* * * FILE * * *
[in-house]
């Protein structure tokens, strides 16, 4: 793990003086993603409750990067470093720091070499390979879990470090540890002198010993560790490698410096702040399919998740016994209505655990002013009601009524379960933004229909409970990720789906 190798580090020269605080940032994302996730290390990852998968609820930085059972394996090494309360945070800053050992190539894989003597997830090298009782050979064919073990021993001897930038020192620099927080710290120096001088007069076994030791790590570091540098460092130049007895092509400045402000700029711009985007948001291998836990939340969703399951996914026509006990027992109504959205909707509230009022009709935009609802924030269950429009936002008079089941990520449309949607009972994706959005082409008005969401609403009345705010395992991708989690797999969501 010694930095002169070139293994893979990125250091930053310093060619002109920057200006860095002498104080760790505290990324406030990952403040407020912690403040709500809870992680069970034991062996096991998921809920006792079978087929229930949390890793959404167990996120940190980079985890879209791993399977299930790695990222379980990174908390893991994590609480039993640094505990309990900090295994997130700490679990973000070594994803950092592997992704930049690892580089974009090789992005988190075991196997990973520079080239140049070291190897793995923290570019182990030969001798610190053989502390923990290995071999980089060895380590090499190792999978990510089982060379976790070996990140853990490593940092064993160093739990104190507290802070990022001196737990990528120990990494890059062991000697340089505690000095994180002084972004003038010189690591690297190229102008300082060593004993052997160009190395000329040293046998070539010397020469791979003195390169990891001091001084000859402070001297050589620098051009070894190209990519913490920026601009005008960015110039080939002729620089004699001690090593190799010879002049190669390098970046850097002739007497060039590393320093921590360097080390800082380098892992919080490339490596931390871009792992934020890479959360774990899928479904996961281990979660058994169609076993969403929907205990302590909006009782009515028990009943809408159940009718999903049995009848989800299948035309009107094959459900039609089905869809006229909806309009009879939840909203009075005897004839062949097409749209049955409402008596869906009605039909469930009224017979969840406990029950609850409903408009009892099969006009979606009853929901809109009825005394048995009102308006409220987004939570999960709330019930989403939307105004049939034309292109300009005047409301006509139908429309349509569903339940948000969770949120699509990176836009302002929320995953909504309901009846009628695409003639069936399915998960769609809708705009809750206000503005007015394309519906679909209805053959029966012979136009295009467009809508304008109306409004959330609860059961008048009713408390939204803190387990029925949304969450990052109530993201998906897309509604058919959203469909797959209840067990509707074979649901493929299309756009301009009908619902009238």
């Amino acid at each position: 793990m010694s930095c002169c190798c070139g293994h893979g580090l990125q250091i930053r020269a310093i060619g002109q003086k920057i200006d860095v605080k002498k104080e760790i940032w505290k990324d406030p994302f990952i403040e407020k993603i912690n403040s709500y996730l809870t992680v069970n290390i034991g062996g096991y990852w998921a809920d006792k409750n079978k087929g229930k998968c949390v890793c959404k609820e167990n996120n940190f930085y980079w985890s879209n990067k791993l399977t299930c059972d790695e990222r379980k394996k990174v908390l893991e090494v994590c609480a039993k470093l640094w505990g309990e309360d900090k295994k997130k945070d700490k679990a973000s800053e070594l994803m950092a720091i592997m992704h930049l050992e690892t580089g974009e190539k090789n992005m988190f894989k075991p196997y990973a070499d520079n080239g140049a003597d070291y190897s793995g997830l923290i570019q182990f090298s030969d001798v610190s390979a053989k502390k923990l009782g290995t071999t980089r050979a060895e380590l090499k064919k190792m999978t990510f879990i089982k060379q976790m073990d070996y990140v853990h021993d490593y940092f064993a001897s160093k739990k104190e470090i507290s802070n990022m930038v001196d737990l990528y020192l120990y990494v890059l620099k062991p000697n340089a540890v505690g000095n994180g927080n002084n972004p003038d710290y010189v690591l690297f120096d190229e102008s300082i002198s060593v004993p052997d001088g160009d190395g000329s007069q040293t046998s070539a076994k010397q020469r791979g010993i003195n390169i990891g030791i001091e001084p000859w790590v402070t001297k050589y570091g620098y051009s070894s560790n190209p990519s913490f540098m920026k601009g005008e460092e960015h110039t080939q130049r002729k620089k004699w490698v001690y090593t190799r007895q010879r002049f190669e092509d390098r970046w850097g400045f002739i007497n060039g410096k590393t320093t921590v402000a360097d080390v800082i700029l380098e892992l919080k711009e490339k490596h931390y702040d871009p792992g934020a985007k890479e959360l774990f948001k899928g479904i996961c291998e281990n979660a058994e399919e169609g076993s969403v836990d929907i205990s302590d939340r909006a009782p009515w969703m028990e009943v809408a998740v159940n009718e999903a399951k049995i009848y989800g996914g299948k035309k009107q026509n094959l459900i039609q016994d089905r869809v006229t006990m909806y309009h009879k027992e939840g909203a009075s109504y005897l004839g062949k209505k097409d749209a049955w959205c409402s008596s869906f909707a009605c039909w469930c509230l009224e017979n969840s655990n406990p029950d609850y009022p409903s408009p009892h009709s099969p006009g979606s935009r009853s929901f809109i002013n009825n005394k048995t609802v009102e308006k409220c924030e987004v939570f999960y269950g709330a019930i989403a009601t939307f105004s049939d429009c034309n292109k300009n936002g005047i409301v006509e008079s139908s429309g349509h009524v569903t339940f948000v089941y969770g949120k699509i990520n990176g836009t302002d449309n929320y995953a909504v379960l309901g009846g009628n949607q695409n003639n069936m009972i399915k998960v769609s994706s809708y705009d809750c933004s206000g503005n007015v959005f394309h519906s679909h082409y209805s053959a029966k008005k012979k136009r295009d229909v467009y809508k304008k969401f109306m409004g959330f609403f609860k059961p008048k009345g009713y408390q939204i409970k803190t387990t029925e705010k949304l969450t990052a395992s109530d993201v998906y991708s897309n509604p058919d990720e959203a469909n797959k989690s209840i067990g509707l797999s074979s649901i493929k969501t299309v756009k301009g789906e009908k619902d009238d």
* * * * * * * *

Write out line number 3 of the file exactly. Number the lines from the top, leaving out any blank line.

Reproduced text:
């Amino acid at each position: 793990m010694s930095c002169c190798c070139g293994h893979g580090l990125q250091i930053r020269a310093i060619g002109q003086k920057i200006d860095v605080k002498k104080e760790i940032w505290k990324d406030p994302f990952i403040e407020k993603i912690n403040s709500y996730l809870t992680v069970n290390i034991g062996g096991y990852w998921a809920d006792k409750n079978k087929g229930k998968c949390v890793c959404k609820e167990n996120n940190f930085y980079w985890s879209n990067k791993l399977t299930c059972d790695e990222r379980k394996k990174v908390l893991e090494v994590c609480a039993k470093l640094w505990g309990e309360d900090k295994k997130k945070d700490k679990a973000s800053e070594l994803m950092a720091i592997m992704h930049l050992e690892t580089g974009e190539k090789n992005m988190f894989k075991p196997y990973a070499d520079n080239g140049a003597d070291y190897s793995g997830l923290i570019q182990f090298s030969d001798v610190s390979a053989k502390k923990l009782g290995t071999t980089r050979a060895e380590l090499k064919k190792m999978t990510f879990i089982k060379q976790m073990d070996y990140v853990h021993d490593y940092f064993a001897s160093k739990k104190e470090i507290s802070n990022m930038v001196d737990l990528y020192l120990y990494v890059l620099k062991p000697n340089a540890v505690g000095n994180g927080n002084n972004p003038d710290y010189v690591l690297f120096d190229e102008s300082i002198s060593v004993p052997d001088g160009d190395g000329s007069q040293t046998s070539a076994k010397q020469r791979g010993i003195n390169i990891g030791i001091e001084p000859w790590v402070t001297k050589y570091g620098y051009s070894s560790n190209p990519s913490f540098m920026k601009g005008e460092e960015h110039t080939q130049r002729k620089k004699w490698v001690y090593t190799r007895q010879r002049f190669e092509d390098r970046w850097g400045f002739i007497n060039g410096k590393t320093t921590v402000a360097d080390v800082i700029l380098e892992l919080k711009e490339k490596h931390y702040d871009p792992g934020a985007k890479e959360l774990f948001k899928g479904i996961c291998e281990n979660a058994e399919e169609g076993s969403v836990d929907i205990s302590d939340r909006a009782p009515w969703m028990e009943v809408a998740v159940n009718e999903a399951k049995i009848y989800g996914g299948k035309k009107q026509n094959l459900i039609q016994d089905r869809v006229t006990m909806y309009h009879k027992e939840g909203a009075s109504y005897l004839g062949k209505k097409d749209a049955w959205c409402s008596s869906f909707a009605c039909w469930c509230l009224e017979n969840s655990n406990p029950d609850y009022p409903s408009p009892h009709s099969p006009g979606s935009r009853s929901f809109i002013n009825n005394k048995t609802v009102e308006k409220c924030e987004v939570f999960y269950g709330a019930i989403a009601t939307f105004s049939d429009c034309n292109k300009n936002g005047i409301v006509e008079s139908s429309g349509h009524v569903t339940f948000v089941y969770g949120k699509i990520n990176g836009t302002d449309n929320y995953a909504v379960l309901g009846g009628n949607q695409n003639n069936m009972i399915k998960v769609s994706s809708y705009d809750c933004s206000g503005n007015v959005f394309h519906s679909h082409y209805s053959a029966k008005k012979k136009r295009d229909v467009y809508k304008k969401f109306m409004g959330f609403f609860k059961p008048k009345g009713y408390q939204i409970k803190t387990t029925e705010k949304l969450t990052a395992s109530d993201v998906y991708s897309n509604p058919d990720e959203a469909n797959k989690s209840i067990g509707l797999s074979s649901i493929k969501t299309v756009k301009g789906e009908k619902d009238d």